Spike: A simple prototype program to prove your assumptions. This can range from feasibility to performance and back again.
I recently found that almost half of my time is spent creating spikes for ‘difficult’ situations I encounter. One of the pitfalls of writing spikes is getting stuck in an endless cycle of writing them. You’ll end up with a bunch of proofs that the problem can be solved, but your problem is still present. So, how do we avoid getting stuck on spikes? I use the following steps:
Before you start building your spike you should decide what you’re building. I’ve seen people (myself included) start building a spike for something, which turned out to be a prototype for half of the wanted solution. If you’re familiar with the Single Responsibility Principle, you could apply it here as well, but on a higher level. For instance, if you need to prove that your system can successfully connect to a stock exchange webservice, don’t bother spiking your xml serialization, or pay any attention to a pretty UI.
View your spikes as any other task on your project. You will have to set a deadline, make sure dependant tasks are planned accordingly, and most important of all: decide how much time you’ll need to build it. If you’re anything like me, you enjoy building spikes, and think finishing up a project is tedious work. If you don’t quantify, you’ll be building your spike till the end of times (over dramatization)!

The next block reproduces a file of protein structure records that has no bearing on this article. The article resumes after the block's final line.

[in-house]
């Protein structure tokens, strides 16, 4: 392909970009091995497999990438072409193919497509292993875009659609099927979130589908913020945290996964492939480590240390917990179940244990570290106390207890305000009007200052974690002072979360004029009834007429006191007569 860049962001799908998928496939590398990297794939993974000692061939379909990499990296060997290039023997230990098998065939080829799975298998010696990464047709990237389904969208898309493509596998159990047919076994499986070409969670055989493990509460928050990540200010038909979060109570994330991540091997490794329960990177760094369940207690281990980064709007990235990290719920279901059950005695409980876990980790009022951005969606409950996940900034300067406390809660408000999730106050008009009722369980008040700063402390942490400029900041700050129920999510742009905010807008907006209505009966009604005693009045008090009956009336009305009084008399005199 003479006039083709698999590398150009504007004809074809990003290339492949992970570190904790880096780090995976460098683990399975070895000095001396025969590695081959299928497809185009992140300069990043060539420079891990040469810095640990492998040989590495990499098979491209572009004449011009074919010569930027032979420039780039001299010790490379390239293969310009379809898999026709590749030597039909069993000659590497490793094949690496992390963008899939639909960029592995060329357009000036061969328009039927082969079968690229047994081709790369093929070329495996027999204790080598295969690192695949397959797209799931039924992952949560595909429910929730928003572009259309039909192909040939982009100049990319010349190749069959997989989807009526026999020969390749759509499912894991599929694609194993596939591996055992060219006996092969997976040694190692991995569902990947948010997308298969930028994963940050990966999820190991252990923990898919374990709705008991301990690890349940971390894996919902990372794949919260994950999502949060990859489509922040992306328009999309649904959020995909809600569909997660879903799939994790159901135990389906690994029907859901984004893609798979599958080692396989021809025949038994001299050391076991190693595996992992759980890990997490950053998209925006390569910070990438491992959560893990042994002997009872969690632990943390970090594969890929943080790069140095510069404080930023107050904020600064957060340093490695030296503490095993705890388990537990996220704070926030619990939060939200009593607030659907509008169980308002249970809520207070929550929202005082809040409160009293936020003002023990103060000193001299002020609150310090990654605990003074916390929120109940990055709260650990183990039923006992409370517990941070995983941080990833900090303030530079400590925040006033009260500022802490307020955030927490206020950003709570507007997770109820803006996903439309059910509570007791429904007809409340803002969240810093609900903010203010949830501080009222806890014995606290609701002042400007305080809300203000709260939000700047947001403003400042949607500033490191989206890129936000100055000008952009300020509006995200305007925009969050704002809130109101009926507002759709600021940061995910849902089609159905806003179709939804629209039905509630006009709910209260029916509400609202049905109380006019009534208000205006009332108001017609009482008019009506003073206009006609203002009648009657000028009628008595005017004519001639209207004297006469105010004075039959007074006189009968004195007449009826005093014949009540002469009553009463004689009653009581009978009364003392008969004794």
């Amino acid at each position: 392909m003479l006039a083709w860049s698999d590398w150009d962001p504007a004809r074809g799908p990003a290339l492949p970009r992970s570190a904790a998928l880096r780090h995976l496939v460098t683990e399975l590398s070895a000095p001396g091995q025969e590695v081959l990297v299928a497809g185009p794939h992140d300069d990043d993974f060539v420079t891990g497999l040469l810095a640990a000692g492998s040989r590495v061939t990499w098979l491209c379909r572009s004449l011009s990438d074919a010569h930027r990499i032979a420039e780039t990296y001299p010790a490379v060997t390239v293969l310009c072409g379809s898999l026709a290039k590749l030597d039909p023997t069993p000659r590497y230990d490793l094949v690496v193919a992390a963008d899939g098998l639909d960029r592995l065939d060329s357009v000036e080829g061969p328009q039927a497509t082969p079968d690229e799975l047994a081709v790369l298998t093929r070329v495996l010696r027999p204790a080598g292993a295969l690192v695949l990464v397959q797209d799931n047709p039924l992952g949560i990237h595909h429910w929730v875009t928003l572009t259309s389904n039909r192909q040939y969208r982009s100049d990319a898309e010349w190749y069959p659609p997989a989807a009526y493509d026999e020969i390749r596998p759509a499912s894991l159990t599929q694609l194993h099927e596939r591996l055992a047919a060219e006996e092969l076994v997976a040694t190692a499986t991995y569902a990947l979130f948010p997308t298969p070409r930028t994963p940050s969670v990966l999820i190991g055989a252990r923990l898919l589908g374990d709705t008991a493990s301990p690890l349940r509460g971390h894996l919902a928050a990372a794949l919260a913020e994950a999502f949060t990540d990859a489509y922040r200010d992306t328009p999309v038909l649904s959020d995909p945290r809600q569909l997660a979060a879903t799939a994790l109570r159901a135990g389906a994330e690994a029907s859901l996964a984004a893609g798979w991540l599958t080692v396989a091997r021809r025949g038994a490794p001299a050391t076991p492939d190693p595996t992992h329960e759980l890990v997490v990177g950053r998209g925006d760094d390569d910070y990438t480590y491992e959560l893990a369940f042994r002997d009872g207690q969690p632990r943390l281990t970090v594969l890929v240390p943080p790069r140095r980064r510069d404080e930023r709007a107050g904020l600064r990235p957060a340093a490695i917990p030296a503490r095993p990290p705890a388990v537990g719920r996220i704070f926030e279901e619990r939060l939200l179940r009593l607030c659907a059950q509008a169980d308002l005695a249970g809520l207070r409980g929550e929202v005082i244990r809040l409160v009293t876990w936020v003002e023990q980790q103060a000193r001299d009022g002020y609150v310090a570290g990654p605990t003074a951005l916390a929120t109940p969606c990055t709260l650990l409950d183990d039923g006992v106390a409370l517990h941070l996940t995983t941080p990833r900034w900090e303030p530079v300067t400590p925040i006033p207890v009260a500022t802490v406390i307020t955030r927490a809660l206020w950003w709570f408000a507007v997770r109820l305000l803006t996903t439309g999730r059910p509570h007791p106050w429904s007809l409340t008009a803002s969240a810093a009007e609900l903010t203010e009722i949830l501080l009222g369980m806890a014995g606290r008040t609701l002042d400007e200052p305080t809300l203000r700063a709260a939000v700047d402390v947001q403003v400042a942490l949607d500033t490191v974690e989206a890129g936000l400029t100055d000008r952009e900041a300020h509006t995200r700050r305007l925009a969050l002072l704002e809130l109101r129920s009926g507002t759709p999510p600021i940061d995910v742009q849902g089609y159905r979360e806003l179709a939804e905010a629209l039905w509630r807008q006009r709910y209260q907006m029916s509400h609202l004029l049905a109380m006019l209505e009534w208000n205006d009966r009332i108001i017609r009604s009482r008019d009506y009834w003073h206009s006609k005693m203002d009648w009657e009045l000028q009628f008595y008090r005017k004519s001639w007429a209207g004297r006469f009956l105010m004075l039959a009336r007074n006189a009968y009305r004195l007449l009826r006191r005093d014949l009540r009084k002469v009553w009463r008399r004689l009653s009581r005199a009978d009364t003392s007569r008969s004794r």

Start creating your spike, with the previous steps in mind. If you feel you’re doing too much, prototyping too much functionality, consider planning another spike for the extra functionality. Focus on the problem at hand, it’s perfectly fine to test an algorithm in a console application. If possible, build your spike as a separate project, instead of inside your existing system. This is usually easier and faster.
Your spike is likely not the best programming possible, as the only goal is to see if your assumptions are correct. Refactor your code to apply the usual guidelines (like low coupling, high cohesion, SRP, etc.), and make sure your tests still pass (assuming you use some form of testing).
If applicable, integrate your spike into your solution. Make sure it doesn’t break anything (automated testing anyone?) and make sure it follows your coding guidelines. All in all, make sure it fits in as part of the whole solution.
This being said, theoretically it’s all very easy. The most difficult part of the whole process is discipline. You will have to constantly keep an eye on yourself and make sure you either stick to the plan, or adapt the plan to stick to you. The first one is safer, the second one is more flexible.